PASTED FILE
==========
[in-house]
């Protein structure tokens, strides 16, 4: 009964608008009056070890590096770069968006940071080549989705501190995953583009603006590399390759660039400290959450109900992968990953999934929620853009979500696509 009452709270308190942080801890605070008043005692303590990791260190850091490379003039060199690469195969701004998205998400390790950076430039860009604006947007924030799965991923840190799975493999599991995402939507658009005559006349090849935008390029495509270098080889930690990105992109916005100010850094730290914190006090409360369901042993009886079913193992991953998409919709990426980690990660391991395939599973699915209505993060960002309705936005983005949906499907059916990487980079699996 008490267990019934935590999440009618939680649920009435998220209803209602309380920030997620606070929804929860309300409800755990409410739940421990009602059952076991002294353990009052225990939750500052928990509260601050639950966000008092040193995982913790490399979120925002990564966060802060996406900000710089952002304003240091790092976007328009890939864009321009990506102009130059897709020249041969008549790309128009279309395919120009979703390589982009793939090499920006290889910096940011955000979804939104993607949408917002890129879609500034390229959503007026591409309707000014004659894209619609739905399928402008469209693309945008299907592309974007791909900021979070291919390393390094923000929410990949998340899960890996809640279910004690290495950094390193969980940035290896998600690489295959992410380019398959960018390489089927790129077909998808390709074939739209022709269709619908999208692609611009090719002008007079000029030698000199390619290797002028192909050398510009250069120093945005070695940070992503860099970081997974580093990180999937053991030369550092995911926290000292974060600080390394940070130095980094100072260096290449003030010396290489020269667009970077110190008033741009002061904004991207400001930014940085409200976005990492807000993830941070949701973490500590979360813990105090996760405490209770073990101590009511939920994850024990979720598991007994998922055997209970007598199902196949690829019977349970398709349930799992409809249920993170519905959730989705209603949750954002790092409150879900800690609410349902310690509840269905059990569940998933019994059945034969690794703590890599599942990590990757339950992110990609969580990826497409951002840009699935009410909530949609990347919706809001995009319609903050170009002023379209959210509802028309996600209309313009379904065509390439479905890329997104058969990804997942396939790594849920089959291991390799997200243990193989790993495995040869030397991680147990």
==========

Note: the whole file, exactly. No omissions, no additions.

[in-house]
């Protein structure tokens, strides 16, 4: 009964608008009056070890590096770069968006940071080549989705501190995953583009603006590399390759660039400290959450109900992968990953999934929620853009979500696509 009452709270308190942080801890605070008043005692303590990791260190850091490379003039060199690469195969701004998205998400390790950076430039860009604006947007924030799965991923840190799975493999599991995402939507658009005559006349090849935008390029495509270098080889930690990105992109916005100010850094730290914190006090409360369901042993009886079913193992991953998409919709990426980690990660391991395939599973699915209505993060960002309705936005983005949906499907059916990487980079699996 008490267990019934935590999440009618939680649920009435998220209803209602309380920030997620606070929804929860309300409800755990409410739940421990009602059952076991002294353990009052225990939750500052928990509260601050639950966000008092040193995982913790490399979120925002990564966060802060996406900000710089952002304003240091790092976007328009890939864009321009990506102009130059897709020249041969008549790309128009279309395919120009979703390589982009793939090499920006290889910096940011955000979804939104993607949408917002890129879609500034390229959503007026591409309707000014004659894209619609739905399928402008469209693309945008299907592309974007791909900021979070291919390393390094923000929410990949998340899960890996809640279910004690290495950094390193969980940035290896998600690489295959992410380019398959960018390489089927790129077909998808390709074939739209022709269709619908999208692609611009090719002008007079000029030698000199390619290797002028192909050398510009250069120093945005070695940070992503860099970081997974580093990180999937053991030369550092995911926290000292974060600080390394940070130095980094100072260096290449003030010396290489020269667009970077110190008033741009002061904004991207400001930014940085409200976005990492807000993830941070949701973490500590979360813990105090996760405490209770073990101590009511939920994850024990979720598991007994998922055997209970007598199902196949690829019977349970398709349930799992409809249920993170519905959730989705209603949750954002790092409150879900800690609410349902310690509840269905059990569940998933019994059945034969690794703590890599599942990590990757339950992110990609969580990826497409951002840009699935009410909530949609990347919706809001995009319609903050170009002023379209959210509802028309996600209309313009379904065509390439479905890329997104058969990804997942396939790594849920089959291991390799997200243990193989790993495995040869030397991680147990």